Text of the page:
severability of offences i.e juvenile offences from adult of


Severability of offences i.e juvenile offences from adult offences

 Rule 51 of the Army Rules requires that the accused must raise the objection in respect of jurisdiction at an early stage of the commencement of proceedings. Had the respondent raised the issue of juvenility at the appropriate stage, the authority conducting the GCM could have dropped the charges in respect of offences committed by him as a juvenile. Further, Rule 72 provides for mitigation of sentence in case of invalidity in framing of charges or on finding thereon. The respondent pleaded guilty to all the offences, though at a belated stage. As a member of the Indian Army, the respondent was duty bound to protect the nation. Regrettably, however, his conduct reminds one of situations when the “legislator becomes the transgressor” and the “fence eats the crops”. Put simply, he abused the nation instead of protecting it. Therefore, his conduct had been unpardonable and not worthy of being a soldier.1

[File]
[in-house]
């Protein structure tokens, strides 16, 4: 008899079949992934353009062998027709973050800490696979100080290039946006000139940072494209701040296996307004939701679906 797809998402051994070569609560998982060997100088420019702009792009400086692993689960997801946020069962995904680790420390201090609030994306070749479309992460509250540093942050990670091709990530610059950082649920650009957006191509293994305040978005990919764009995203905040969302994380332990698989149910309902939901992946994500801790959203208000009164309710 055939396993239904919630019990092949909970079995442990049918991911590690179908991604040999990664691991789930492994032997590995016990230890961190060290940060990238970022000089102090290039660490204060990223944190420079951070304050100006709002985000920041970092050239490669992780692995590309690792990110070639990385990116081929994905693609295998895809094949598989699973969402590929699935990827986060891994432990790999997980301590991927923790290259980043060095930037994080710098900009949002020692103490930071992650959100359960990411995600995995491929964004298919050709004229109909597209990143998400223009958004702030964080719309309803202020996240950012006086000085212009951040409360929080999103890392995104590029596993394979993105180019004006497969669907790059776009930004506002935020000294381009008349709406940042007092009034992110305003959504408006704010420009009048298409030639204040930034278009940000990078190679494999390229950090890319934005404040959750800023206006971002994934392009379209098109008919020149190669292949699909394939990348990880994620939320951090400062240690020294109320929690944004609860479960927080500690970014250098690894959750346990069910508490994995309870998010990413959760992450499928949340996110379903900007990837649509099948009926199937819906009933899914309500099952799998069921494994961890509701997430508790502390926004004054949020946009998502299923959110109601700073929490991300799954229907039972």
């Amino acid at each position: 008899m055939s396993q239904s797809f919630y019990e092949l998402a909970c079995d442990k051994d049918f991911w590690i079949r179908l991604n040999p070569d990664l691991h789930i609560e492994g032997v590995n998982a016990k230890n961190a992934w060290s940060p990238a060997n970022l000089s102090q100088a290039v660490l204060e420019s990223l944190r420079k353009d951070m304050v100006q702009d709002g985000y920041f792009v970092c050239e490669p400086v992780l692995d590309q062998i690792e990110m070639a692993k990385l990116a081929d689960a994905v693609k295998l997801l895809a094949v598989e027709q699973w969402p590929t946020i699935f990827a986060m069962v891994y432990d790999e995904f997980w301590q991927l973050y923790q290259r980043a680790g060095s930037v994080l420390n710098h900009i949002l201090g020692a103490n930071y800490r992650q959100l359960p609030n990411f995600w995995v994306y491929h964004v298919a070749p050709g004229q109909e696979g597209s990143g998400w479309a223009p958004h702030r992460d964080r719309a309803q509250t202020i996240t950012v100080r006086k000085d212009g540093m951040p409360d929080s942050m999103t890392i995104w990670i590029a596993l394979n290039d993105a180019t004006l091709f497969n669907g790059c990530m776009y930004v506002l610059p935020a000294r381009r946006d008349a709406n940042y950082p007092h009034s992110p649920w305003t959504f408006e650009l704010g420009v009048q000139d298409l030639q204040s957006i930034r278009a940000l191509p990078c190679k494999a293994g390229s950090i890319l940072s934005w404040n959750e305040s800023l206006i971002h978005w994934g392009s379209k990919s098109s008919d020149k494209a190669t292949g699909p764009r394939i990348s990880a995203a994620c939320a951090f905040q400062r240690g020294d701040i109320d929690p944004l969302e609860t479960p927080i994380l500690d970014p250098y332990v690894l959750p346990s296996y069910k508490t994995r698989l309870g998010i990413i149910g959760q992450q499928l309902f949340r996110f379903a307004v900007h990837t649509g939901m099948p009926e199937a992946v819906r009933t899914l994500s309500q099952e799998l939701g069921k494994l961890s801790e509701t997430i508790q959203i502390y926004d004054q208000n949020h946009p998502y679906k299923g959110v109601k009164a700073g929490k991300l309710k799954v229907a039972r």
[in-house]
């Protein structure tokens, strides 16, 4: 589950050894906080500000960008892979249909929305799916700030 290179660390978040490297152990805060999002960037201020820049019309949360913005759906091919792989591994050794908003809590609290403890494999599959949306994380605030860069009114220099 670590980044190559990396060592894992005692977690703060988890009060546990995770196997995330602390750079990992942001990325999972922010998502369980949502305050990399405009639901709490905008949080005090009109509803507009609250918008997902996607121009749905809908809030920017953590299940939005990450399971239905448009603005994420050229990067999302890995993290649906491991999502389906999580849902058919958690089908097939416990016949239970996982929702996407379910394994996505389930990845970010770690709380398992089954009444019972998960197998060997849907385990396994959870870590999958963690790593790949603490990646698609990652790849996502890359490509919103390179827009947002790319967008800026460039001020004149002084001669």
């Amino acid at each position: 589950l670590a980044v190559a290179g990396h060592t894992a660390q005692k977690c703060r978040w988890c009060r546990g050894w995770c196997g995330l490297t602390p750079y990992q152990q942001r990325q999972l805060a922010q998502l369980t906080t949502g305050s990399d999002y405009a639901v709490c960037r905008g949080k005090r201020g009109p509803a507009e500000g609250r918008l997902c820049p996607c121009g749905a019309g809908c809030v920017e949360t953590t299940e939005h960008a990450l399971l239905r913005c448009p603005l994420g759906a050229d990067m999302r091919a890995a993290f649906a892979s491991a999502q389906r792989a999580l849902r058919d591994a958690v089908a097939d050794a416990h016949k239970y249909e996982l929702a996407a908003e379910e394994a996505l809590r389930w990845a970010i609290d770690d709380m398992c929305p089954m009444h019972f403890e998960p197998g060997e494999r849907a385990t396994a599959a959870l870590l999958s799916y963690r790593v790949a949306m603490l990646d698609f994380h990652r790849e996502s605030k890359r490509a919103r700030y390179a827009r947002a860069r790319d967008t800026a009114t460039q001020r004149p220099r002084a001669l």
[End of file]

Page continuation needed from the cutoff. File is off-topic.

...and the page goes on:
Undoubtedly, each charge had been in respect of a separate and distinct offence. Each charge could have been tried separately. Thus, the trial by way of a GCM remained partly valid. The offences committed by the respondent after attaining the age of 18 years, were not a part of the same transaction i.e. related to the offences committed by him as a juvenile. Nor were the same were so intricately intertwined that the same could not be separated from one another. Thus, invalidity of part of the order could not render the GCM proceedings invalid in entirety. Therefore, the valid part of the proceedings is required to be saved by applying the principle of severability of offences.

Supreme Court of India
Union Of India & Ors. vs Ajit Singh on 2 April, 2013





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